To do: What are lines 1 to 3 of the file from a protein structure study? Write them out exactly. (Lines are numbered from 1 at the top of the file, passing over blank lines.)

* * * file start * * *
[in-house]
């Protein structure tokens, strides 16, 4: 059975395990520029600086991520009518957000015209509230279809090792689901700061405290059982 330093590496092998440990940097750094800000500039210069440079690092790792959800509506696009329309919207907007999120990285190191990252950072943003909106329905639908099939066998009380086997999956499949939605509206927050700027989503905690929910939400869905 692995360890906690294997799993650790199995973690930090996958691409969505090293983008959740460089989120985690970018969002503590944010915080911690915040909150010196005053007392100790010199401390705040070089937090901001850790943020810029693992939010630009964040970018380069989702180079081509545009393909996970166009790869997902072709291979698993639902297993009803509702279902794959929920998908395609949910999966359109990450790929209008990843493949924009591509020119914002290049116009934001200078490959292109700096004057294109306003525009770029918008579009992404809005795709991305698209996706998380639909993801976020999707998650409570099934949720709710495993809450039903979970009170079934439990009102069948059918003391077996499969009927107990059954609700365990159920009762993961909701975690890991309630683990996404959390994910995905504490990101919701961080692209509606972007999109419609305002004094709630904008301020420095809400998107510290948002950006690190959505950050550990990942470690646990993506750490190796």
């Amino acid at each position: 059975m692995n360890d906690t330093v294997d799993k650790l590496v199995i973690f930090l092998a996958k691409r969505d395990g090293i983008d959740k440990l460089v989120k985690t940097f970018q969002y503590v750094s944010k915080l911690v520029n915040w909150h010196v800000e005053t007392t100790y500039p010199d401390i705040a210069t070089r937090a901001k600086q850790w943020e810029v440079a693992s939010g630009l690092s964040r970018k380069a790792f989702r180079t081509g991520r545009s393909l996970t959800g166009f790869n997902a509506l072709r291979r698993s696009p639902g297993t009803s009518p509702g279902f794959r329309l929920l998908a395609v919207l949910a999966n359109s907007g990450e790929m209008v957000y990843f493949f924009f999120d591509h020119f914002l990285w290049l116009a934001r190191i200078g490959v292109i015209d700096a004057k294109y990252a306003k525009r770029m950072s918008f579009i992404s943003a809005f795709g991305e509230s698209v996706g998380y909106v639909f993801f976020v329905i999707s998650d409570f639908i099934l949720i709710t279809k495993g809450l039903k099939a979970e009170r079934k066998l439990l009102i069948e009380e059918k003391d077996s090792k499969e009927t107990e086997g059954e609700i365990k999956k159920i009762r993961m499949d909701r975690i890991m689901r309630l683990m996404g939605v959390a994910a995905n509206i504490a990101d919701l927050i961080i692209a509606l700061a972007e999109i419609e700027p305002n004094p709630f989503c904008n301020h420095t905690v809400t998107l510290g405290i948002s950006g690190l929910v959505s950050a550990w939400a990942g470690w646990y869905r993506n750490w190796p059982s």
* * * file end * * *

[in-house]
């Protein structure tokens, strides 16, 4: 059975395990520029600086991520009518957000015209509230279809090792689901700061405290059982 330093590496092998440990940097750094800000500039210069440079690092790792959800509506696009329309919207907007999120990285190191990252950072943003909106329905639908099939066998009380086997999956499949939605509206927050700027989503905690929910939400869905 692995360890906690294997799993650790199995973690930090996958691409969505090293983008959740460089989120985690970018969002503590944010915080911690915040909150010196005053007392100790010199401390705040070089937090901001850790943020810029693992939010630009964040970018380069989702180079081509545009393909996970166009790869997902072709291979698993639902297993009803509702279902794959929920998908395609949910999966359109990450790929209008990843493949924009591509020119914002290049116009934001200078490959292109700096004057294109306003525009770029918008579009992404809005795709991305698209996706998380639909993801976020999707998650409570099934949720709710495993809450039903979970009170079934439990009102069948059918003391077996499969009927107990059954609700365990159920009762993961909701975690890991309630683990996404959390994910995905504490990101919701961080692209509606972007999109419609305002004094709630904008301020420095809400998107510290948002950006690190959505950050550990990942470690646990993506750490190796």
């Amino acid at each position: 059975m692995n360890d906690t330093v294997d799993k650790l590496v199995i973690f930090l092998a996958k691409r969505d395990g090293i983008d959740k440990l460089v989120k985690t940097f970018q969002y503590v750094s944010k915080l911690v520029n915040w909150h010196v800000e005053t007392t100790y500039p010199d401390i705040a210069t070089r937090a901001k600086q850790w943020e810029v440079a693992s939010g630009l690092s964040r970018k380069a790792f989702r180079t081509g991520r545009s393909l996970t959800g166009f790869n997902a509506l072709r291979r698993s696009p639902g297993t009803s009518p509702g279902f794959r329309l929920l998908a395609v919207l949910a999966n359109s907007g990450e790929m209008v957000y990843f493949f924009f999120d591509h020119f914002l990285w290049l116009a934001r190191i200078g490959v292109i015209d700096a004057k294109y990252a306003k525009r770029m950072s918008f579009i992404s943003a809005f795709g991305e509230s698209v996706g998380y909106v639909f993801f976020v329905i999707s998650d409570f639908i099934l949720i709710t279809k495993g809450l039903k099939a979970e009170r079934k066998l439990l009102i069948e009380e059918k003391d077996s090792k499969e009927t107990e086997g059954e609700i365990k999956k159920i009762r993961m499949d909701r975690i890991m689901r309630l683990m996404g939605v959390a994910a995905n509206i504490a990101d919701l927050i961080i692209a509606l700061a972007e999109i419609e700027p305002n004094p709630f989503c904008n301020h420095t905690v809400t998107l510290g405290i948002s950006g690190l929910v959505s950050a550990w939400a990942g470690w646990y869905r993506n750490w190796p059982s």